GSK fined over chemical blast
Global pharmaceutical and health-care giant GlaxoSmithKline has been fined £50,000 following an explosion at a chemical plant in Irvine, Ayrshire, in which two workers suffered serious burns.
Kilmarnock Sheriff Court heard on 3 September that the explosion happened at a factory where raw chemicals used in the production of anti-malaria drugs are treated.
On 2 March 2006, modifications to the drugs production process were being tested, using a placebo batch. A runaway reaction occurred after two substances — ammonium persulphate, an extremely powerful oxidising agent, and a solvent, toluene — were mixed.
“Safety data sheets would have pointed out the risk of explosion if these two substances were mixed,” Brian Kennedy, the HSE inspector who investigated the case, told SHP.
Although the source of ignition is not known, the inspector said it was likely that ignition occurred in the reactor vessel containing the chemicals.
The reaction led to an increase in temperature and pressure inside the vessel, with by-products released from the combination of the chemicals.
“If they had been mixed in a controlled manner, the explosion could have been prevented,” the inspector said.
A release of material ensued from the explosion, as well as a fire. Sections of the cladding on the building and doors were blown off, and a scaffold on the south side of the building was badly damaged. “Had the incident happened a couple of hours later than 6.50am, there could have been fatalities, if anyone had been on the scaffold,” added inspector Kennedy.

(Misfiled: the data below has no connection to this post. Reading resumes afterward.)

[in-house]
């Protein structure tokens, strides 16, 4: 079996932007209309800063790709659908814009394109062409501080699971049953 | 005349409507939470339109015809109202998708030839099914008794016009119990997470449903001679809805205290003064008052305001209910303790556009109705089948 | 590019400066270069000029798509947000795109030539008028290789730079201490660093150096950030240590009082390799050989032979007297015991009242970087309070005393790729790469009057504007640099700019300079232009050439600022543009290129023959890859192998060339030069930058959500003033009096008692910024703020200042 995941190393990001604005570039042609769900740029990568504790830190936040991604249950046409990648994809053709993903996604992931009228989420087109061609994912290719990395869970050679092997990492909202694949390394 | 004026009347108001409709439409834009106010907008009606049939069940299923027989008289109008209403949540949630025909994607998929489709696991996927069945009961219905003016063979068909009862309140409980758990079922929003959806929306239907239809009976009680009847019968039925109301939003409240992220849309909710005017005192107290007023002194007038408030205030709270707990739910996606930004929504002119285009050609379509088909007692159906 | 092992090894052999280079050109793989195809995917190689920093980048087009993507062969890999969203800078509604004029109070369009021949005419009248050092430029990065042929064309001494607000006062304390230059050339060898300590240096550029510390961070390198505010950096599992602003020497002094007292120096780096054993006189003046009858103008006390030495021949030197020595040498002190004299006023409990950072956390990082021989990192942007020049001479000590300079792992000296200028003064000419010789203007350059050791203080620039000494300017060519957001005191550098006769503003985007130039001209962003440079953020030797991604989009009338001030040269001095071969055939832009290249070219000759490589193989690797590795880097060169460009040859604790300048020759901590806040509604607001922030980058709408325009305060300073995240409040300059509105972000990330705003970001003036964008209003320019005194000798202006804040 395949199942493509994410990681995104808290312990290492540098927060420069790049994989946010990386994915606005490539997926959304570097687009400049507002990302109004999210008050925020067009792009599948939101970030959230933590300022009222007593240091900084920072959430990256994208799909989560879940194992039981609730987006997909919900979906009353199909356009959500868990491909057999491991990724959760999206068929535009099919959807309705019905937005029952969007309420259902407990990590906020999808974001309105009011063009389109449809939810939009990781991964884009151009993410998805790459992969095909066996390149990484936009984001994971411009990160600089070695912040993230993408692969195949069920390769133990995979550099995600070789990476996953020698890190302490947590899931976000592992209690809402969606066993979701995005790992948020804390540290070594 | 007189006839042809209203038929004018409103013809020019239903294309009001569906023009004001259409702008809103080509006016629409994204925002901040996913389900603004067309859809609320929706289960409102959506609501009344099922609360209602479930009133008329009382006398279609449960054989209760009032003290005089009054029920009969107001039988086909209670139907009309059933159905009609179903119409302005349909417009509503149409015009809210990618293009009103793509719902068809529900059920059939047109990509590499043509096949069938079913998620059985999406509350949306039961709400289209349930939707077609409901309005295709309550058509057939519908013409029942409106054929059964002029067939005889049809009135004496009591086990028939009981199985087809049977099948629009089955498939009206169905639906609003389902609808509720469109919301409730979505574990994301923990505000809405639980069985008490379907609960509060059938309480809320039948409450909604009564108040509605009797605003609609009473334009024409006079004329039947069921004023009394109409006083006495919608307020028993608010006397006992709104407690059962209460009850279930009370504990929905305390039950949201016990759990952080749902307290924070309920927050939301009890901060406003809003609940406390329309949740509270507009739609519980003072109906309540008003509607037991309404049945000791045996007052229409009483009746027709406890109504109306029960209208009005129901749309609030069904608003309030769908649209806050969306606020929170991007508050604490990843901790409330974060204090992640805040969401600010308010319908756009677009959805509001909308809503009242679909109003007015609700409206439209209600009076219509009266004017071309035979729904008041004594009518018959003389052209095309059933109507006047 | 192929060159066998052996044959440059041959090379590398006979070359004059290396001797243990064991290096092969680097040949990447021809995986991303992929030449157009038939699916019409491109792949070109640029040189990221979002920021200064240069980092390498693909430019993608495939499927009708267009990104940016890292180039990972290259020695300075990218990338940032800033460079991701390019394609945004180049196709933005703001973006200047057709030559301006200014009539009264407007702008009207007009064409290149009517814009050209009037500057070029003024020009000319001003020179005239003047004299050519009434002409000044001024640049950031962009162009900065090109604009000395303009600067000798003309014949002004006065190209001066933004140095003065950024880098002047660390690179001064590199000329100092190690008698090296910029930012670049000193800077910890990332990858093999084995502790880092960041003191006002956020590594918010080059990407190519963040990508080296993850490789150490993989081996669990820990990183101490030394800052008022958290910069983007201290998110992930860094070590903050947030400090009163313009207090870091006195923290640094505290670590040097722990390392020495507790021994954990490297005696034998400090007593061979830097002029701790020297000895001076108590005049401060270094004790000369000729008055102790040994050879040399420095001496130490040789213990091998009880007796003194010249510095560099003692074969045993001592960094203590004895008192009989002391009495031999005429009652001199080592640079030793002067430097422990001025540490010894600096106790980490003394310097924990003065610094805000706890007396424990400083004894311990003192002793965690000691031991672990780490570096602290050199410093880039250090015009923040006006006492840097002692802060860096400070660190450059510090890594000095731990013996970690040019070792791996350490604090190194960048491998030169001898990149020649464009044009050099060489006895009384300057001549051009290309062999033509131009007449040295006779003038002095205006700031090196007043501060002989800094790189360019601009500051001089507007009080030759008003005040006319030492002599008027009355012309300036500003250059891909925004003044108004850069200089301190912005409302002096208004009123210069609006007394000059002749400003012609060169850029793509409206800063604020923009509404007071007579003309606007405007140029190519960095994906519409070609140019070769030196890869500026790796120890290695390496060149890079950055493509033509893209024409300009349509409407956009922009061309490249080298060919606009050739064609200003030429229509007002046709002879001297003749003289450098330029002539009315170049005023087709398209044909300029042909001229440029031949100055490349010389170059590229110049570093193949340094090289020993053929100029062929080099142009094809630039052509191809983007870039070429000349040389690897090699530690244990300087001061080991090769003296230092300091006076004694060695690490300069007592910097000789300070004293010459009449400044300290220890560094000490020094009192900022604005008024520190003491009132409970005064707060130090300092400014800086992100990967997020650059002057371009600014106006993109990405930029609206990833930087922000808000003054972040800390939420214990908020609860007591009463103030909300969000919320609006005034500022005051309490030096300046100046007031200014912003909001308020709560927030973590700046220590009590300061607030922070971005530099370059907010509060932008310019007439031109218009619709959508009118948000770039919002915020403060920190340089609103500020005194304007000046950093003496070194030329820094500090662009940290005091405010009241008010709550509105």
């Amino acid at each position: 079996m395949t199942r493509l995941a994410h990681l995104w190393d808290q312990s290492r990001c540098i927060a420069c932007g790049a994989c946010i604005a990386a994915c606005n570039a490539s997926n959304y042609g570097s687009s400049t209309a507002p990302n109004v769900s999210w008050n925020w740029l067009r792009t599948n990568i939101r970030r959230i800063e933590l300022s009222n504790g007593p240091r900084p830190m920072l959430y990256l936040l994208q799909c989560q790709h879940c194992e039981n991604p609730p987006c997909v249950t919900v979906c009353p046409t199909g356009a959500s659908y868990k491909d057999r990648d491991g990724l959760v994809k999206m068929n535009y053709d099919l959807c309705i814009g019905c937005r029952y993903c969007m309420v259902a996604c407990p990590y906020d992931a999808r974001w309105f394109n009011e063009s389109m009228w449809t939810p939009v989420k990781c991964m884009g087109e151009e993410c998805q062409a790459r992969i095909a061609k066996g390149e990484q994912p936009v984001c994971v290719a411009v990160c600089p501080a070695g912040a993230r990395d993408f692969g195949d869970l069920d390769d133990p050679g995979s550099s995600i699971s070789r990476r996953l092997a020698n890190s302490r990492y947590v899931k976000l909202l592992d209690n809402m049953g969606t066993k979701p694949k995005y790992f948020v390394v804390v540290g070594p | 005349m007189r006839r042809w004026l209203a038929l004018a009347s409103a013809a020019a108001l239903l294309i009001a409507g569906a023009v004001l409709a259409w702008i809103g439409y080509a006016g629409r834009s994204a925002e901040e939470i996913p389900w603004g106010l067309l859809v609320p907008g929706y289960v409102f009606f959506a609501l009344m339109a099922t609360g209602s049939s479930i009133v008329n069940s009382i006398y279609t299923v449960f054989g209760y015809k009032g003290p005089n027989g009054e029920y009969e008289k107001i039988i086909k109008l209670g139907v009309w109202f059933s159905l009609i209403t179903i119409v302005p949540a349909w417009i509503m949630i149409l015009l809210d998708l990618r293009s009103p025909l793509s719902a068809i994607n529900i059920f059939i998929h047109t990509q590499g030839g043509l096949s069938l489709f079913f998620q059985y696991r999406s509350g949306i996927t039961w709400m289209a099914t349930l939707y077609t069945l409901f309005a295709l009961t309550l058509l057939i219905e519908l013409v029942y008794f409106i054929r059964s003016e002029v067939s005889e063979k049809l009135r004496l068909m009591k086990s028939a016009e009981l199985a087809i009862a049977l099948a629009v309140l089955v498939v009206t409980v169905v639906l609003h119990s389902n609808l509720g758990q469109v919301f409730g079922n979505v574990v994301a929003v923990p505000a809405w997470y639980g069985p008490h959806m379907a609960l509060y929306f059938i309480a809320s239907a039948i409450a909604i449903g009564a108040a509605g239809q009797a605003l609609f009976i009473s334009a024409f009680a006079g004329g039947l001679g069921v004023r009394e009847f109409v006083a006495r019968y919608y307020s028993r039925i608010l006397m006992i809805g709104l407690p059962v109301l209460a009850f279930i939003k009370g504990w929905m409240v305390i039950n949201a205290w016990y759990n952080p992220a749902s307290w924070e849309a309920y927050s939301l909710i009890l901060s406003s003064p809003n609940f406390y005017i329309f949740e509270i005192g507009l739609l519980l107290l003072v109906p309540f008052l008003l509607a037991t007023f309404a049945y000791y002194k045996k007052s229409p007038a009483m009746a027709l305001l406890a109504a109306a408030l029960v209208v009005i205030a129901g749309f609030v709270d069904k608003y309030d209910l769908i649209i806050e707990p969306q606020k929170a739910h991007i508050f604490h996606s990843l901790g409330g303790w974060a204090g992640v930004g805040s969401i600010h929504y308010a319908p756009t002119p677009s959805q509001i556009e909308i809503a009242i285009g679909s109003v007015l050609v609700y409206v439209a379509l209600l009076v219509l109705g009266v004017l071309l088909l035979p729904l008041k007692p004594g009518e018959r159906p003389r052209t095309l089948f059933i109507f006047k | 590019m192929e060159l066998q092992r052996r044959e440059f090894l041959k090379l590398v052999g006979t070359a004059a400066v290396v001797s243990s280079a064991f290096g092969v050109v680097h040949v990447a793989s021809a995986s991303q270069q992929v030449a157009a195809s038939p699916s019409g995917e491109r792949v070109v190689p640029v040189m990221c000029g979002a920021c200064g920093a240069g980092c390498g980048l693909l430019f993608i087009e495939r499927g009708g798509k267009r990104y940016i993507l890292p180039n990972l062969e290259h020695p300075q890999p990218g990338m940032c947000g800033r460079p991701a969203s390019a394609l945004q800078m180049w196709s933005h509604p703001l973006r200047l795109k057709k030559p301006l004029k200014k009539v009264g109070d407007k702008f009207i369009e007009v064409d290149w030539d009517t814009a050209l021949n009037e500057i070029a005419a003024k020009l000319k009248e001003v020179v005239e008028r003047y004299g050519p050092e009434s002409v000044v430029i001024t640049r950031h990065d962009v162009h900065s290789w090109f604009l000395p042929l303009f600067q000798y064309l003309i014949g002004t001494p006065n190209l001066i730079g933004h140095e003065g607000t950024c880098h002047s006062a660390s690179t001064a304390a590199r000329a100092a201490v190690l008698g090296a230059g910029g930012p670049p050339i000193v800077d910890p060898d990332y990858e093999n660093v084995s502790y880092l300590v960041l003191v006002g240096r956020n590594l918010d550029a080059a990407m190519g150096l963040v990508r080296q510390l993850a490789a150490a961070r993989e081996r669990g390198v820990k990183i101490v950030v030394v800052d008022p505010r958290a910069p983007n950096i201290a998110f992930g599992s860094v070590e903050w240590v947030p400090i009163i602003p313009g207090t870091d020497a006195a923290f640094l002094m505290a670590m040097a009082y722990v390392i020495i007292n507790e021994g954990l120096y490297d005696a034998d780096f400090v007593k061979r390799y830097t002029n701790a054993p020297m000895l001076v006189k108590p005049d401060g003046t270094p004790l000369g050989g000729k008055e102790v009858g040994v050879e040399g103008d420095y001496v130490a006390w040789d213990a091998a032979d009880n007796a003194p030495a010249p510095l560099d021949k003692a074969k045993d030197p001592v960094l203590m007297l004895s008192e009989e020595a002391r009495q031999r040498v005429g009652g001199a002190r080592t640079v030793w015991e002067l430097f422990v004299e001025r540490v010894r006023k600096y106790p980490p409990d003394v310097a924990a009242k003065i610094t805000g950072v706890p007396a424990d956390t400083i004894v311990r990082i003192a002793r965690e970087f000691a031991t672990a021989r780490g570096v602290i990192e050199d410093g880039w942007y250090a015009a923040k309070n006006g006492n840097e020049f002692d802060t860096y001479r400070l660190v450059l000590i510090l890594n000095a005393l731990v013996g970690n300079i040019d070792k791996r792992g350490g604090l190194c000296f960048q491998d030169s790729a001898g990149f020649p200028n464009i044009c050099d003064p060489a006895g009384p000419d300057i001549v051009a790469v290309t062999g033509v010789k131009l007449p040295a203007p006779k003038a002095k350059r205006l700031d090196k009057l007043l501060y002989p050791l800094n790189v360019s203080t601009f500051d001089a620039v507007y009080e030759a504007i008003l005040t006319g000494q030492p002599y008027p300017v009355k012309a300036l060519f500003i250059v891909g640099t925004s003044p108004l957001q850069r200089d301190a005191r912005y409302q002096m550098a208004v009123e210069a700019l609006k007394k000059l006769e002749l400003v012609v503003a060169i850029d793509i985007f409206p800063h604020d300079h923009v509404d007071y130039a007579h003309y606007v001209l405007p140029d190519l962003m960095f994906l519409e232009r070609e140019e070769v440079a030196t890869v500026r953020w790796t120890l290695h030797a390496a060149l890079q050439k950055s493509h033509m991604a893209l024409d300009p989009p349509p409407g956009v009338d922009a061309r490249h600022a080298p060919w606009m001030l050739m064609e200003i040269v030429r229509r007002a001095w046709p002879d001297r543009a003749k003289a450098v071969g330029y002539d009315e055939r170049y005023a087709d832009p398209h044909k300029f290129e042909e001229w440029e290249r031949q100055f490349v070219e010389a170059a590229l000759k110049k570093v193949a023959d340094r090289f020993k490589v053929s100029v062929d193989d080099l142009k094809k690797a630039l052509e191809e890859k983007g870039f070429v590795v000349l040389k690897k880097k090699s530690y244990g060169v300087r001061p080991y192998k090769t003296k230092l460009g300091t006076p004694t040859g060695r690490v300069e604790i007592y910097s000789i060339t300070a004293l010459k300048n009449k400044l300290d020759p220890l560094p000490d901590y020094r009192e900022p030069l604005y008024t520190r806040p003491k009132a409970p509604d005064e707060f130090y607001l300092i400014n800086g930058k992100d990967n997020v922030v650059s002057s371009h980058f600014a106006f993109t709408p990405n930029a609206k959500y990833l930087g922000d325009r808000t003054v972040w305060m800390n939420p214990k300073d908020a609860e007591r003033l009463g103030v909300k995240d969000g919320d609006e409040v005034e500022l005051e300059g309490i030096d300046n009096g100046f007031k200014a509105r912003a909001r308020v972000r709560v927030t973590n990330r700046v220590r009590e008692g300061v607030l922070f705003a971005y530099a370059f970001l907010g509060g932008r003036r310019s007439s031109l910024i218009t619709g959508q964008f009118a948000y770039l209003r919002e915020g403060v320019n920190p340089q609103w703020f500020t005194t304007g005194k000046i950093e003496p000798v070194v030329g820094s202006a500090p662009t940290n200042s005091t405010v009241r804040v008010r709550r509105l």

Two process operators were badly burned after the blast and needed considerable time off work, while other workers needed to be treated for shock. A Prohibition Notice was served by the HSE to stop the non-routine production-test activity for manufacturing of placebo batches being carried out without a suitable and sufficient risk assessment being undertaken.
GSK pleaded guilty to breaching the HSWA 1974 and reg.3 of the Management of Health and Safety at Work Regulations 1999 by not conducting a suitable assessment of risk. The fine of £50,000 was not split between the two charges. No costs are awarded in Scotland.
In court, the company offered in mitigation its early guilty plea, cooperation with the HSE, and the immediate corrective and preventative action it took after the blast to avoid a repetition of the incident.
Jim McPherson, site director of the GSK plant in Irvine, added that the company regretted the serious injuries to the two men.
He said: “The health and safety of our employees is of paramount importance, and we take our commitment in this area very seriously. We recognise that this accident was traumatic for all those working at site and the local community, and have fully accepted responsibility. The failures identified, which resulted in this accident, have been fully addressed.”
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